A GP working at a Derby practice that saw its waiting room trashed by a patient last week says the incident was ‘not isolated’ and staff are working in an ‘increasingly aggressive’ environment.
Last Thursday, a patient requesting medication at Wilson Street Surgery in Derby ‘tore apart’ the waiting room after he became unhappy with reception staff directing him to the usual medication ordering process, Dr Shehla Imtiaz-Umer, a GP at the practice, told Pulse.
The patient ripped a display shelf with leaflets off the wall, threw chairs around, flipped a table, and tipped over a stack of boxes containing supplies such as masks. There were thankfully no other patients in the waiting room at the time and no staff were injured, Dr Imtiaz-Umer said.
Pulse understands that police were called to the scene and the practice is now awaiting the outcome of the investigation.
Dr Imtiaz-Umer added that while this was ‘the most extreme example’ of abuse recently encountered by the practice, the incident was ‘not an isolated event’.
The practice has had to pull its panic alarm – which alerts all staff on the premises that there is an incident or threat of violence – four times in the last month alone.
She said: ‘I’ve had a patient become physically threatening, again over medication, while he was sitting in the room with me. I felt so physically threatened that I had to pull the panic alarm to get colleagues in to escort him out of the room. It’s unfortunate that we are having to work in those circumstances, and I think it’s really sad.’
Dr Imtiaz-Umer told Pulse that over the last 18 months ‘minimum’ there had been a ‘surge’ in threats of physical violence and verbal aggression which has ‘continued unabated’, despite the practice having returned to offering predominantly face-to-face consultations.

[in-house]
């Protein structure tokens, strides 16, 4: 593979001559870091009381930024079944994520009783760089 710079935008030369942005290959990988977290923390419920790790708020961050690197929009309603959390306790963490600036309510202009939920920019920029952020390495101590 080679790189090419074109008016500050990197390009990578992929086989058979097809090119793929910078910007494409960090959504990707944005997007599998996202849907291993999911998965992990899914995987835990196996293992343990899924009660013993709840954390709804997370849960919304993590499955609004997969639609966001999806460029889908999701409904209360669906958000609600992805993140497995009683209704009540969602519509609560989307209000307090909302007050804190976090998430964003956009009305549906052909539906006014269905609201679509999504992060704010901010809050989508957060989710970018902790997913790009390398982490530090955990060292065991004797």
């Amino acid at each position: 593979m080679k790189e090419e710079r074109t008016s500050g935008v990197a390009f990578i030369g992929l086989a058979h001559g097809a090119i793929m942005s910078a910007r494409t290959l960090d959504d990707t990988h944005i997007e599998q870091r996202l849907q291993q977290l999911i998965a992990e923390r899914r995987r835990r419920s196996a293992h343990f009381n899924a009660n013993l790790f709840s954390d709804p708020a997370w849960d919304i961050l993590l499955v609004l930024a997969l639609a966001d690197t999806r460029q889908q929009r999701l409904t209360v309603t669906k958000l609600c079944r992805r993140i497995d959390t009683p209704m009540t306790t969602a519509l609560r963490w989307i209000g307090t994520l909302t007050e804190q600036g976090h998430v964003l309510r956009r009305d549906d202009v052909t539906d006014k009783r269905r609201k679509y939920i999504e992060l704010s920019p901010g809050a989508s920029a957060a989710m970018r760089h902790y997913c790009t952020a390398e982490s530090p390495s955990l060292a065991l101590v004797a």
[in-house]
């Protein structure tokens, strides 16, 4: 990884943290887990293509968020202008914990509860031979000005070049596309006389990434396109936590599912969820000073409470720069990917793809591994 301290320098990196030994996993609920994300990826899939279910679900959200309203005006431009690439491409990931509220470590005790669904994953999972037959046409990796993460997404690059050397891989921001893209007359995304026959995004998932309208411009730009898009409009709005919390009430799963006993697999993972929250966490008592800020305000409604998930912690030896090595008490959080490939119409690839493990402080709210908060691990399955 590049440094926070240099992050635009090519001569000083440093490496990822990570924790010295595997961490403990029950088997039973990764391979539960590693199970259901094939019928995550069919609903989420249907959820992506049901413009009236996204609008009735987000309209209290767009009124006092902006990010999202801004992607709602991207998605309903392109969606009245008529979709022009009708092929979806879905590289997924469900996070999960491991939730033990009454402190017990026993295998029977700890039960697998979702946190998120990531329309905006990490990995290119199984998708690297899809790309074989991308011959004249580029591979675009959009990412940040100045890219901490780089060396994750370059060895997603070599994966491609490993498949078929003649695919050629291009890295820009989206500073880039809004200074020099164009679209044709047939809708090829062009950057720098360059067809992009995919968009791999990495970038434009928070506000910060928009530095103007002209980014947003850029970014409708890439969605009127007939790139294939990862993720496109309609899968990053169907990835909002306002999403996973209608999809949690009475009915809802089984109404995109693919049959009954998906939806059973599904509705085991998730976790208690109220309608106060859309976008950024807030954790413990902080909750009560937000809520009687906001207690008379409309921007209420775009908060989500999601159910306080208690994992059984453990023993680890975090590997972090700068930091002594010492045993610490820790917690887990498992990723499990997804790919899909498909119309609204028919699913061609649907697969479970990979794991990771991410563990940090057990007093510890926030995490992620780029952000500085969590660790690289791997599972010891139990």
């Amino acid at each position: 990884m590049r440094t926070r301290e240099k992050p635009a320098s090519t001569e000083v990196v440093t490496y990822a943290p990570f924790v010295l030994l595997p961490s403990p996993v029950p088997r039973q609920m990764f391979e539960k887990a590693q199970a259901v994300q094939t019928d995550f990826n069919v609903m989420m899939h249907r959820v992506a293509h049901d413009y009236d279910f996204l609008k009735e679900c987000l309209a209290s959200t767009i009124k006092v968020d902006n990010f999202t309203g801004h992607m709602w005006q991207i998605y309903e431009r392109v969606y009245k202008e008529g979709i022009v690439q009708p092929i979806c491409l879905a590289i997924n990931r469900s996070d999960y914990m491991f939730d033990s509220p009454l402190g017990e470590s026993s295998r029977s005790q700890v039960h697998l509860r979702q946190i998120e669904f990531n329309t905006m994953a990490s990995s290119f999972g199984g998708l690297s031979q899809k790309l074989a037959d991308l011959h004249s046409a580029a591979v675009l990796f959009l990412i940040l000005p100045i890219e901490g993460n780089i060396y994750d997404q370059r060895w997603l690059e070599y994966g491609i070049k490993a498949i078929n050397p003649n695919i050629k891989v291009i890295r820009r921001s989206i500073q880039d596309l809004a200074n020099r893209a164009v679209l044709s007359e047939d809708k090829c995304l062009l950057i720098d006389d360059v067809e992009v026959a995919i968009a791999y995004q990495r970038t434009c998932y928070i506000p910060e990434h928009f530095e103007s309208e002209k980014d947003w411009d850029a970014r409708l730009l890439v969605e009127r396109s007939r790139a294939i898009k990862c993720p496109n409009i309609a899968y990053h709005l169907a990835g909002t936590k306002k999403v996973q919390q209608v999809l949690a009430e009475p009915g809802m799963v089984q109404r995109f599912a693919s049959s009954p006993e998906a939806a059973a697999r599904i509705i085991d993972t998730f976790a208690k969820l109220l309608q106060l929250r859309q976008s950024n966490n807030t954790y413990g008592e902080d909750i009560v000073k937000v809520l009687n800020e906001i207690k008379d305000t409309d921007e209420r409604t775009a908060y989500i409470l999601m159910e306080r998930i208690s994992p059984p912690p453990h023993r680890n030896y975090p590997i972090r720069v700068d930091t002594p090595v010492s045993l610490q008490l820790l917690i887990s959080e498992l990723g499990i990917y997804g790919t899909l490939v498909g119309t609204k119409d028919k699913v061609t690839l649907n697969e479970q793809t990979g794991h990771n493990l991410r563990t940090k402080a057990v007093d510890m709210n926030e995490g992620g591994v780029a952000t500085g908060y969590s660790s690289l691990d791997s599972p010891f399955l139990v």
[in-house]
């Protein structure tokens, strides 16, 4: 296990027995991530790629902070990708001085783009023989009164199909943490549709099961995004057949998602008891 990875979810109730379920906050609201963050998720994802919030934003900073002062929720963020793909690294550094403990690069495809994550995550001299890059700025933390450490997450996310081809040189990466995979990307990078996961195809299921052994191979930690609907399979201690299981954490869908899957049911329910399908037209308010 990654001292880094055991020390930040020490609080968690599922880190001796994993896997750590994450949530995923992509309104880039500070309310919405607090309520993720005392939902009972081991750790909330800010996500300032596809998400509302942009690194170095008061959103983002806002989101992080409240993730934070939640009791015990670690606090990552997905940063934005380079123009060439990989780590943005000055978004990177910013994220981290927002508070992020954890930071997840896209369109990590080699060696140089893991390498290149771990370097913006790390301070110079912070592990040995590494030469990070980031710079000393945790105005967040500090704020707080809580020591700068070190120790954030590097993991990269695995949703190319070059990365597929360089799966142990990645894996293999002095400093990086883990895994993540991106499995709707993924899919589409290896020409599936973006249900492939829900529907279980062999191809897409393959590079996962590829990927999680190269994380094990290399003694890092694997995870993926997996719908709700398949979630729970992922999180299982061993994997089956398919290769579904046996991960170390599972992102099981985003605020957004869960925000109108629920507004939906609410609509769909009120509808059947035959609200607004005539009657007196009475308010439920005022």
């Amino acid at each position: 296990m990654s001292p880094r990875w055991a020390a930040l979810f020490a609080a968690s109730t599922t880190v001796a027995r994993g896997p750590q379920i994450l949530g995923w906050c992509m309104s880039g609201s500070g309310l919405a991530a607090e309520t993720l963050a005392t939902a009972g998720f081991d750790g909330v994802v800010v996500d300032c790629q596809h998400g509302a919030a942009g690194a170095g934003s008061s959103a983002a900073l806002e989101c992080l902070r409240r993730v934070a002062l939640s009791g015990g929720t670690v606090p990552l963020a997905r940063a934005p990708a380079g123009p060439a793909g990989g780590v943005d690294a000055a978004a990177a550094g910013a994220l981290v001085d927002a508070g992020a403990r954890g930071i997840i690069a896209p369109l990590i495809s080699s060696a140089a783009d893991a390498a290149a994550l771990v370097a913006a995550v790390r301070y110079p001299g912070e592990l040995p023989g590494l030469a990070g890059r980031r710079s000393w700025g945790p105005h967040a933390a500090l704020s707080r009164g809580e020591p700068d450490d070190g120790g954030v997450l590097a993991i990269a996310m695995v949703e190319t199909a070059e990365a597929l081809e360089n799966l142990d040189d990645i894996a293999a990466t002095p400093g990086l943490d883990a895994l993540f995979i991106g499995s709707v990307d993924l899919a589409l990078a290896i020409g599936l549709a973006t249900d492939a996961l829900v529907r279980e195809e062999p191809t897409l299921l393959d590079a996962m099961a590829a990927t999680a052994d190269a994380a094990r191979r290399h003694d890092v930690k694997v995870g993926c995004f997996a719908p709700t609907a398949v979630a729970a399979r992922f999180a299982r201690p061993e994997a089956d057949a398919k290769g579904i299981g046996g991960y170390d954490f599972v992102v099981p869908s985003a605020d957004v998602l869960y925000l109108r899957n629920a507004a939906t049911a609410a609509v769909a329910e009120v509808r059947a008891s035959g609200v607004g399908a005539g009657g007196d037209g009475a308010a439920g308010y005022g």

‘The frustrations across the healthcare system obviously come across in our interactions with patients over the phone, but it seems to have now seeped into face-to-face contacts where patients feel that they can actually express their frustration against our receptionists and our clinicians.
‘It is something that we have seen certainly over the last 18 months minimum and it’s just a persistent and increasingly aggressive environment that we’re working within,’ she said.
She added that the anti-GP narrative in the media was fuelling the increase in abuse.
‘I’ve been a doctor for 10 years and I would say that the anti-GP vitriol and anti-GP rhetoric that has been portrayed by the media in terms of us apparently failing to do what we need to be doing fuels that frustration in patients and they think it’s appropriate to take it out on us,’ she said.
‘This is despite the data showing that we are working harder than ever and actually delivering more appointments than pre-pandemic. That messaging just doesn’t seem to be getting through to the public at all.’
The latest NHS Digital data shows 32.9 million appointments were delivered in general practice in November 2022, of which 69% were carried out face-to-face.
Dr Imtiaz-Umer added that GPs are working as hard as they can and if patients are unhappy with the services of the NHS ‘then they need to take that up with the politicians’.
‘I just feel we are working as hard as we can with our hands tied behind our backs and we appear to be bearing the brunt of a lot of frustration from patients from a lot of different areas. We’re stuck really and we can’t do much more than we already are unless there is the political willpower to change that.’
This comes as at least three unprovoked attacks took place in practices in Essex and Surrey alone before Christmas.